The age of black and white TV licenses is not yet over – with 26 still in Ipswich

Around 9,000 still have black and white TV licenses in the UK

Around 9,000 still have black and white TV licenses in the UK - Credit: Archant

In an age of ultra-high definition smart TVs capable of browsing the internet, sometimes keeping things simple is all people ask for.

That might explain why there are still 26 households in Ipswich choosing to watch television in black and white.

Regular colour broadcasts in Britain were first introduced as long ago as July 1967, nearly 50 years ago, when then controller of BBC Two David Attenborough rushed to beat colleagues in Germany to the landmark by three weeks.

As TVs have both gained in popularity and improved in quality the issuing of black and white licences by TV Licensing has steadily declined.

But the organisation says there are still 9,000 households in the UK with monochrome sets, including those in Ipswich.

Martin Dyan, spokesman for TV Licensing, London and the South East, said: “It’s astounding that more than 26 households in Ipswich still watch on a black and white telly, especially now that over half of homes access TV content over the internet, on smart TVs.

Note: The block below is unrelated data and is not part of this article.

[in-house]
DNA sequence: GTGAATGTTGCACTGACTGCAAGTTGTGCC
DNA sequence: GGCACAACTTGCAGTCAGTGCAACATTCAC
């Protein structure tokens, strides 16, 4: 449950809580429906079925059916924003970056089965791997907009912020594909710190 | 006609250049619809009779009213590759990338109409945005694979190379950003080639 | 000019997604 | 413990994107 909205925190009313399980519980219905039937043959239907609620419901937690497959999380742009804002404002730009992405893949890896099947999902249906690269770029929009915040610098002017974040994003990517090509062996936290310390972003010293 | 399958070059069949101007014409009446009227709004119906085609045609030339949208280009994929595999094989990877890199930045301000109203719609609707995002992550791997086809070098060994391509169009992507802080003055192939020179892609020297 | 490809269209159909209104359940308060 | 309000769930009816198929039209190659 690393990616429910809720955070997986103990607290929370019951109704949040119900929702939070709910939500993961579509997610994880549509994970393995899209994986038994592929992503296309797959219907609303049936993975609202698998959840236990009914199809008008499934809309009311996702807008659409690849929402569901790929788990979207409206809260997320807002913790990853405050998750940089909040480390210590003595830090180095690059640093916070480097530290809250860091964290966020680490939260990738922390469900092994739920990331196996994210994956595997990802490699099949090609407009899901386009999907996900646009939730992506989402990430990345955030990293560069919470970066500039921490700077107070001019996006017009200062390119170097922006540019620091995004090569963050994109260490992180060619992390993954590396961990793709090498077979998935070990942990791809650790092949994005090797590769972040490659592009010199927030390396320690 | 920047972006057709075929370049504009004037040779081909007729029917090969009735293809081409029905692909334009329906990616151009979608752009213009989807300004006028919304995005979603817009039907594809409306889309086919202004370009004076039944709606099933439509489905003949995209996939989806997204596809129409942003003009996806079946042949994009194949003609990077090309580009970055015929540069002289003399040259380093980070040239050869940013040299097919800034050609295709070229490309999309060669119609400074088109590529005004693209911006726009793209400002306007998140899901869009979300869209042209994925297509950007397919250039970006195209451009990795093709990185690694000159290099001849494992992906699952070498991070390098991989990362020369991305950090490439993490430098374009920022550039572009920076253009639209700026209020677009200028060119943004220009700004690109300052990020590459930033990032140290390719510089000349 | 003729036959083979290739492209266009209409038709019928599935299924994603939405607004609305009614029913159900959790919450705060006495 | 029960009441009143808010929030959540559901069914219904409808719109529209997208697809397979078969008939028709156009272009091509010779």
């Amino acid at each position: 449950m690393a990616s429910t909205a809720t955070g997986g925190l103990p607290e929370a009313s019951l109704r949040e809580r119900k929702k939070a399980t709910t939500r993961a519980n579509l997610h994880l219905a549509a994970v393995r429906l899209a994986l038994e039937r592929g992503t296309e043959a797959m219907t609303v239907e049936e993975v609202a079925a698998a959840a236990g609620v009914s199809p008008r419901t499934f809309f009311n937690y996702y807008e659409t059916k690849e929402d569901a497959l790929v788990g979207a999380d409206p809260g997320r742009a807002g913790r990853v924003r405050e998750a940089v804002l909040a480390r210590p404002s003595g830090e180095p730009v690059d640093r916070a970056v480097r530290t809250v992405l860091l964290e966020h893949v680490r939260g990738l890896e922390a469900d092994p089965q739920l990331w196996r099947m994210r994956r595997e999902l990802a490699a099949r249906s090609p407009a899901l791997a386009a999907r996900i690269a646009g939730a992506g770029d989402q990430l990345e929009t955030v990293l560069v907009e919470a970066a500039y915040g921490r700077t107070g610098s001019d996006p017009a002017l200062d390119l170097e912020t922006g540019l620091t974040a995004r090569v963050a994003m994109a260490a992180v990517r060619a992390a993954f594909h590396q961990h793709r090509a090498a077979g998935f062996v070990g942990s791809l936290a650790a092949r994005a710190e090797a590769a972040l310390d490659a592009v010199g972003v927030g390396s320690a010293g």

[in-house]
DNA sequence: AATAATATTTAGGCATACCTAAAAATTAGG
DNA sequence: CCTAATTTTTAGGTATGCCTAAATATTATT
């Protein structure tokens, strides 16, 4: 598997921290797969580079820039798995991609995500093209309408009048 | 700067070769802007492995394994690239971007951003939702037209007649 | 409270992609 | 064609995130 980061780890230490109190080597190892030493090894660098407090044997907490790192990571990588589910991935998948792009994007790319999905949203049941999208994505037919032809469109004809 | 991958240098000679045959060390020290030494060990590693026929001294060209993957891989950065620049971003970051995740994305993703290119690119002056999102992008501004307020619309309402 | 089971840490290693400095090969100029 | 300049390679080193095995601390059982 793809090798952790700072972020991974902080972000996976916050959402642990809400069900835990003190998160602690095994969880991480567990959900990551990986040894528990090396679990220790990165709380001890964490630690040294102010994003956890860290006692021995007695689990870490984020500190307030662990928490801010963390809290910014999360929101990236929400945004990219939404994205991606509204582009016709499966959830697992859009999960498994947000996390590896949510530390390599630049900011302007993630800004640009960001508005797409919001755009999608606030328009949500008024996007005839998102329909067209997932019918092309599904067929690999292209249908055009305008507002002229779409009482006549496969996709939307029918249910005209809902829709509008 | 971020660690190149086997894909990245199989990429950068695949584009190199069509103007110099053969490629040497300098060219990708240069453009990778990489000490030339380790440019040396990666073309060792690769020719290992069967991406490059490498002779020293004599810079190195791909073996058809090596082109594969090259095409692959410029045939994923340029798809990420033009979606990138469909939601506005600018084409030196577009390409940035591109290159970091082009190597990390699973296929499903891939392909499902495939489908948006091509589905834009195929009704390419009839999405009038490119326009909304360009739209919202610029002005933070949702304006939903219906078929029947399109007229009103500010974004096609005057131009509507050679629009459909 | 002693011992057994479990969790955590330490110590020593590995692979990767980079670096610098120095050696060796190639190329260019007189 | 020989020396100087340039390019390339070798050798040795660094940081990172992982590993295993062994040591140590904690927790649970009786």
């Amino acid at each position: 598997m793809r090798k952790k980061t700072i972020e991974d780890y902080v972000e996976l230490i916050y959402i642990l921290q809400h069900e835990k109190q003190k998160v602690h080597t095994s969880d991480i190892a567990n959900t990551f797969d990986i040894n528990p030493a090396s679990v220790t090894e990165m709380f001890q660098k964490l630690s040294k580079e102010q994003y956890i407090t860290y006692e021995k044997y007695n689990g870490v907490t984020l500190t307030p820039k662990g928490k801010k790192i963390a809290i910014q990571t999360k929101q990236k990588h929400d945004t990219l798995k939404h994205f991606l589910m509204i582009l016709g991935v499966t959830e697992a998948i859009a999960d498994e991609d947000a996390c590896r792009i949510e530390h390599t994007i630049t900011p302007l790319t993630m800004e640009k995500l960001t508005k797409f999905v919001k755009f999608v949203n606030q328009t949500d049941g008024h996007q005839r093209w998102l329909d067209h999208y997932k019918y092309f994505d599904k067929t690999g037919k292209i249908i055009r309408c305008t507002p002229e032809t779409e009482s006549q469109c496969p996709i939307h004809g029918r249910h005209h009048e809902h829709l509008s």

“Whether you have the latest 4K TV or a black and white set from the 1970s, however, if you are watching or recording live television, then you do need a TV licence.”

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In 2000 there were 212,000 black and white TV licences in place across the country but by 2003 that number had shrunk to 93,000 and in 2006 the number stood at less than 50,000.

Despite the old analogue signal being switched off in stages over the last few years the older sets can be adapted with equipment which receives a digital signal, meaning they are still usable.

Jeffrey Borinsky, a television and radio technology historian, said: “There are hundreds of collectors like myself who have many black and white TVs; some of them are purists who won’t have this new-fangled colour TV in the house.

“We like the glow of valves, rich sound and wonderful warm smell of these old sets. It’s simply pure nostalgia and the joy of seeing old equipment still working in the internet age.

“Older people who grew up with black and white still love it and don’t see why they should throw away their perfectly good set to get colour they don’t even want.

Do you or a family member still watch on a black and white TV set? Contact the newsroom on 01473 324788 or email